I’ve actually jumped the gun a bit, with talking about black feminism last week, when I probably should have reserved it for this week. But, it intersects both gender and race, so it’s applicable for both conversations. This week, we will be looking at race theory, and gaining insight from some of the best academics in this field–including Patricia Hill Collins, and my personal favorite (c’mon…he has to be everyone’s favorite) Cornel West!
As stated in my prior post, I consider black feminism to have utmost importance in the realm of the movements for feminism, and it’s a sect that I think deserves more attention, particularly because I don’t think liberal-feminism or other popular sects of Western, modern feminism appropriately address this intersection of race and class, that is unique to an entire population. I think black feminism struggles from the same thing feminism in general does. My “favorite” (and I use this word dripping with sarcasm) response to feminism is someone asking the inevitable: Why don’t you just call yourselves egalitarian if you truly believe in being equal? And I think people ask the same to black feminism–why do you need your own sect if this is just about gender? Unfortunately, we don’t live in an ideal world that caters to the intersectionality of race and gender, and thus, black women get neglected in the movement. Feminism encompasses rather than replaces the ideas of black feminism. It’s like saying, “I don’t think we should call ourselves physicists, we should just call ourselves scientists. If your focus is on general science like a teacher who needs to know a bit about a lot of subjects, someone else’s might be physics, and that lady over there might focus on biology. Why should one be less precise describing their beliefs so another person can tell me who they are? They are still a feminist, but their focus is on black women issues. It’s not an either or, but as most of their time and effort goes to subjects relating to the intersection between race and gender, it’s appropriate for them to call themselves a black feminist.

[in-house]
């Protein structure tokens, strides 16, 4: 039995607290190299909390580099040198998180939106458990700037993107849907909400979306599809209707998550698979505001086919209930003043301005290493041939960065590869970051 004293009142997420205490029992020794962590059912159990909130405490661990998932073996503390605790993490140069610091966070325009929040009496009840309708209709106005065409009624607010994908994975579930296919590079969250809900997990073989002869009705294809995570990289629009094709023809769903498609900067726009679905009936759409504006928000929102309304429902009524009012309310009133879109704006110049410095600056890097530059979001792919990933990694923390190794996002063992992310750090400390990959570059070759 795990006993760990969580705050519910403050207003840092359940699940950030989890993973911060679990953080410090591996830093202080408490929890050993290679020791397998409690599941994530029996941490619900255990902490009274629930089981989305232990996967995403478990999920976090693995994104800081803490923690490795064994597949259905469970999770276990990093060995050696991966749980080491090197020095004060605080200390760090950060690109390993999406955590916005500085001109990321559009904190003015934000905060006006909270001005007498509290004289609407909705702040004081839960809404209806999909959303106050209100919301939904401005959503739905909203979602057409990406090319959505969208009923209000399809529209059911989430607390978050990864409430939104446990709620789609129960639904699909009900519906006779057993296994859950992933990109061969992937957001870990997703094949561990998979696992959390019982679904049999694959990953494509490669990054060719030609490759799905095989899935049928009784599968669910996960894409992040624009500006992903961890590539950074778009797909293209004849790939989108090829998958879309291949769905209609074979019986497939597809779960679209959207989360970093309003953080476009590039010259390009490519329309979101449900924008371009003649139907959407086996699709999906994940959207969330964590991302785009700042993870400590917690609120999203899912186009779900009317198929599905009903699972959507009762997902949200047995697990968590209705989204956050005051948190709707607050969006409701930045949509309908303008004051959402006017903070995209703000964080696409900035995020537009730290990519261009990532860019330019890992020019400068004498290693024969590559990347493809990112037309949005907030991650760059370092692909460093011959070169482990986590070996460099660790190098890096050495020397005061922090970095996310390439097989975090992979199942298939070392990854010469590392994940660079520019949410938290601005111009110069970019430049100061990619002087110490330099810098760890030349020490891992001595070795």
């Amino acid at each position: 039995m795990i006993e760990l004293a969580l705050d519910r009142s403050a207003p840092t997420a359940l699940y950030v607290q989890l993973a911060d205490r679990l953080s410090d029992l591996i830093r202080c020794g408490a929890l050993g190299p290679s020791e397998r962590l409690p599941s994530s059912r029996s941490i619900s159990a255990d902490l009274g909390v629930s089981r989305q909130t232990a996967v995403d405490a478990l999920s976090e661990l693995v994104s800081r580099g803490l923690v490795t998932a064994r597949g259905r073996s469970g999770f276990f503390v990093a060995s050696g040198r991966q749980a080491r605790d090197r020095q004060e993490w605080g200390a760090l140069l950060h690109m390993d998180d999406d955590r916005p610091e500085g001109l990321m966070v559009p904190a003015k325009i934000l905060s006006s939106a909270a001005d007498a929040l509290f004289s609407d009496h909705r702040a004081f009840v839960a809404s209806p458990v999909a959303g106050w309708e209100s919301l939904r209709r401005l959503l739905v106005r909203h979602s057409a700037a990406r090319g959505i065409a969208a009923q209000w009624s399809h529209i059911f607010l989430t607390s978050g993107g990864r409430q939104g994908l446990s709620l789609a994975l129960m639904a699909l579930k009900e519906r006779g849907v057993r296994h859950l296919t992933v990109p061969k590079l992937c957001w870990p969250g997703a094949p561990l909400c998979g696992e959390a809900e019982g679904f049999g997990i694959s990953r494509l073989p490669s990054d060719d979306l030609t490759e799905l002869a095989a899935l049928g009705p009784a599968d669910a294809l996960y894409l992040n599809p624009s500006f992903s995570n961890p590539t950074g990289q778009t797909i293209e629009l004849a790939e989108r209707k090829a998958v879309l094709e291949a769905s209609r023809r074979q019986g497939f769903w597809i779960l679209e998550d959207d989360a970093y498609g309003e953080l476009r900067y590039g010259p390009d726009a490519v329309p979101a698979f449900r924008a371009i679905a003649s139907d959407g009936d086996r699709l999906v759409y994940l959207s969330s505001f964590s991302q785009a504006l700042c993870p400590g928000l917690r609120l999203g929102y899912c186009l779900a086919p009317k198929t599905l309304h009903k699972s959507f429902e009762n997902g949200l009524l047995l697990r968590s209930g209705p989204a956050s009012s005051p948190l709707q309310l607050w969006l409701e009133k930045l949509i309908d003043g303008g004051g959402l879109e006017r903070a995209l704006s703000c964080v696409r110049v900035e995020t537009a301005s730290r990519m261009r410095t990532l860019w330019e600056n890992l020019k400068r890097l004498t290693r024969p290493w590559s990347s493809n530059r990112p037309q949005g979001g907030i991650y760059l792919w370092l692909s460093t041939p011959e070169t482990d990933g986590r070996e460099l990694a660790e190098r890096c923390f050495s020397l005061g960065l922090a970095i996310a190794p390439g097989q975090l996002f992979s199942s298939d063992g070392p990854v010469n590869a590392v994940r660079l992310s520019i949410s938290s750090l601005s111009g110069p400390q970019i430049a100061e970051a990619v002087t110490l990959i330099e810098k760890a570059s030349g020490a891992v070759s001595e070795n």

I know that the whole abortion movement was pushed forward by white women predominantly. Women of color were/are very careful about supporting abortion since there have been issues of forced abortions and sterilizations, and reduction of choice in for colored women. By reduction of choice, I mean that since colored women statistically exist in lower socioeconomic status, the “choice” to get an abortion is not really a choice. When you have less money than your white women counterparts, you’ll basically feel you have no choice but to get an abortion because you can’t afford a new baby. Another issue is nationalism. Many black women feel like it is their duty to have many children in order to strengthen the black race. This might deter black women from joining the abortion movement. Also, different types of birth control are promoted in low socioeconomic communities than in middle-class or higher communities. Often, young women of color are offered long term birth control such as depo shots and IUDs, whereas white women are offered birth control pills which are short term in their actions. All of this points to inequality between white and non-white women, and more often than not, white feminists do not feel inclined to admit that someone else has got it worse or different than them. They expect women of color to be in lock step with them and are ignorant of the unique position that it is to be a person of color.